Infrastructure operators need access to intelligence to protect their assets
22 Feb 2023|

Home Affairs Minister Clare O’Neil launched the government’s ‘critical infrastructure risk management program’ yesterday. The minister is clearly focused on preventing a repeat of last year’s high-profile and publicly contentious hacks of Optus and Medibank. The new program’s broad, all-hazards approach to the resilience of our critical national infrastructure illustrates an enhanced security posture in response to the heightened security threats that Australia now faces.

Unlikely due to coincidence, O’Neil launched the program hours before ASIO Director-General Mike Burgess released his annual threat assessment. It revealed espionage and foreign interference now surpass terrorism as Australia’s most significant security threats. Protective security, including physical, and cyber security, will be critical to the government’s policy responses to this assessment. The government cannot ensure that protection without collaboration with the private sector.

The risk-management program rules are the third and final security obligation legislated in recent amendments to the Security of Critical Infrastructure Act 2018.

The rules apply to a range of critical infrastructure assets, from energy and medicine to food and communication.

For operators of these assets, especially their directors and boards, the program introduces new obligations for protecting critical infrastructure from cyber and physical attacks and disruptions. In government-speak, these responsible entities must ‘take a holistic and proactive approach toward identifying, preventing and mitigating risks’.

In the past, the federal government’s critical infrastructure resilience has had a sharp cyber focus, and this should remain a strong priority. But Australia needs an integrated approach to critical infrastructure security and national resilience. The new risk-management program understandably adopts an all-hazards approach encompassing the full spectrum of security risks—physical security, cyber and information security, and personnel security—along with supply-chain risks.

Physical security risks relate to protecting parts of an asset critical to its functioning, including protection against physical access to sensitive facilities and natural disasters.

Cyber and information security encompass the risks to digital systems, computers, datasets and networks that underpin critical infrastructure systems. These risks include improper access, misuse and unauthorised control.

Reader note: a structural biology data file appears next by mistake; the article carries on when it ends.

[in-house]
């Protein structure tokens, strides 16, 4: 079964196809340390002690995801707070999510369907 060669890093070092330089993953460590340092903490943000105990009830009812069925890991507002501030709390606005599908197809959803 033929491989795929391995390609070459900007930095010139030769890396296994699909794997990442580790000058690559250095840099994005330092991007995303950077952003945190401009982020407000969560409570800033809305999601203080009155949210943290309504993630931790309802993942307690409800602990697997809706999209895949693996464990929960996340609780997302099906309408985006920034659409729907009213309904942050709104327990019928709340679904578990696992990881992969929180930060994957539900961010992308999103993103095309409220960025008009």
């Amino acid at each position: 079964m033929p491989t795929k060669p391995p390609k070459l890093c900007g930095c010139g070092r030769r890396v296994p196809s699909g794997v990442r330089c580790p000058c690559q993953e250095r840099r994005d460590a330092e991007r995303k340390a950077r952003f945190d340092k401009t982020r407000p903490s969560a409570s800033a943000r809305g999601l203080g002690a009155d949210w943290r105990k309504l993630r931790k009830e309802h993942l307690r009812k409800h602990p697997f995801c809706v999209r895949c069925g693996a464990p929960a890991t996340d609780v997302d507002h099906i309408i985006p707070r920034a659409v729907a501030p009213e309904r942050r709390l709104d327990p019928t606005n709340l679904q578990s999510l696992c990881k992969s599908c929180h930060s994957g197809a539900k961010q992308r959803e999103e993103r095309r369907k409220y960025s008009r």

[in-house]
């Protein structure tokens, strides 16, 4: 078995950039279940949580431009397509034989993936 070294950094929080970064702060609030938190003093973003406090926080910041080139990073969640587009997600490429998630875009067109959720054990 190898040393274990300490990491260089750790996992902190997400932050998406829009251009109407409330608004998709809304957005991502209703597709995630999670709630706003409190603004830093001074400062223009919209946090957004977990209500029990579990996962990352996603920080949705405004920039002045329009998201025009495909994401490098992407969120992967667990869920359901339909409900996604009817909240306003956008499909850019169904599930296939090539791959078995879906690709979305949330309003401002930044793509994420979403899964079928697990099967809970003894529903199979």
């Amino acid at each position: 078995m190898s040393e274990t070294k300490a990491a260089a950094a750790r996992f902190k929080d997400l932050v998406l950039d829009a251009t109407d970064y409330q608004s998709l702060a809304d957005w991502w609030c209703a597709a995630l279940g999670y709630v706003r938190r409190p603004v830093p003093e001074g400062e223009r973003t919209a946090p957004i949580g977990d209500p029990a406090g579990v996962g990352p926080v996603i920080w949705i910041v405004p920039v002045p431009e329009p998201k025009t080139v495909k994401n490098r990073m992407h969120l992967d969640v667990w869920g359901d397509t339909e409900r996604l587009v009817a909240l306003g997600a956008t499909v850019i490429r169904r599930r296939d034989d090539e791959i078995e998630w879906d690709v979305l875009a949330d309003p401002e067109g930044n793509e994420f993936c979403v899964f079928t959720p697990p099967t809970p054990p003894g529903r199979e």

Personnel security relates to the ‘trusted insider’ risk posed by critical workers who have the access and ability to disrupt the functioning of an asset.

Supply-chain risks relate to disruption directly affecting a critical infrastructure asset. The threat could be naturally occurring, malicious or purposefully intended to compromise the asset.

It’s clear that the program places obligations on entities responsible for relevant critical infrastructure assets. But the government has stopped short of providing definitive security requirements. Instead, it has adopted a principles-based approach that places the onus on the industry to act to mitigate risks, but only ‘so far as is reasonably practicable’. In determining what is reasonably practicable, entities are advised to ‘appropriately balance the costs of risk mitigation measures with the impact of those measures in reducing material risk within their own operational context’.

To identify reasonably practicable measures to mitigate a risk, operators must undertake detailed risk assessments that consider the consequences and likelihood of an event occurring. Central to this, especially for malicious, non-natural-disaster risks, is an understanding of the threats they face and of the capability, intent and opportunity of an individual, group or country to carry out those threats.

Under the risk-management program, operators, not the government, own the risk. Ensuring that the private sector—which now largely owns and operates such critical infrastructure—takes responsibility for due diligence is a vital requirement. However, with the program’s introduction, the government now has an implied enhanced obligation to provide industry with clear, concise and actionable assessments of the threats they must deal with. Implementing the risk-management program will be challenging given that much of the collaboration between the private and public sectors will require access to government information that is often highly classified. This problem will become even more complicated because our nation’s security and sovereignty will require the government to provide industry guidance on issues such as the material risk of Chinese artificial-intelligence-enabled products and services, for example.

The risk-management program mandates an annual reporting requirement for entities to provide assurances to the government of their management of security risks. And noncompliance comes with civil penalties. Without regular access to threat intelligence, it is unclear how entities can make risk-mitigation assessments or identify their vulnerabilities.

The government, while avoiding highlighting specific threats publicly, is enhancing the nation’s security posture. The new risk-management program is a positive step forward for Australian national security and resilience. Still, it will require significant further steps, in particular to ensure that collaboration goes beyond consultation and becomes genuine public–private sector partnerships, to fully counter the threats and realise the full benefits.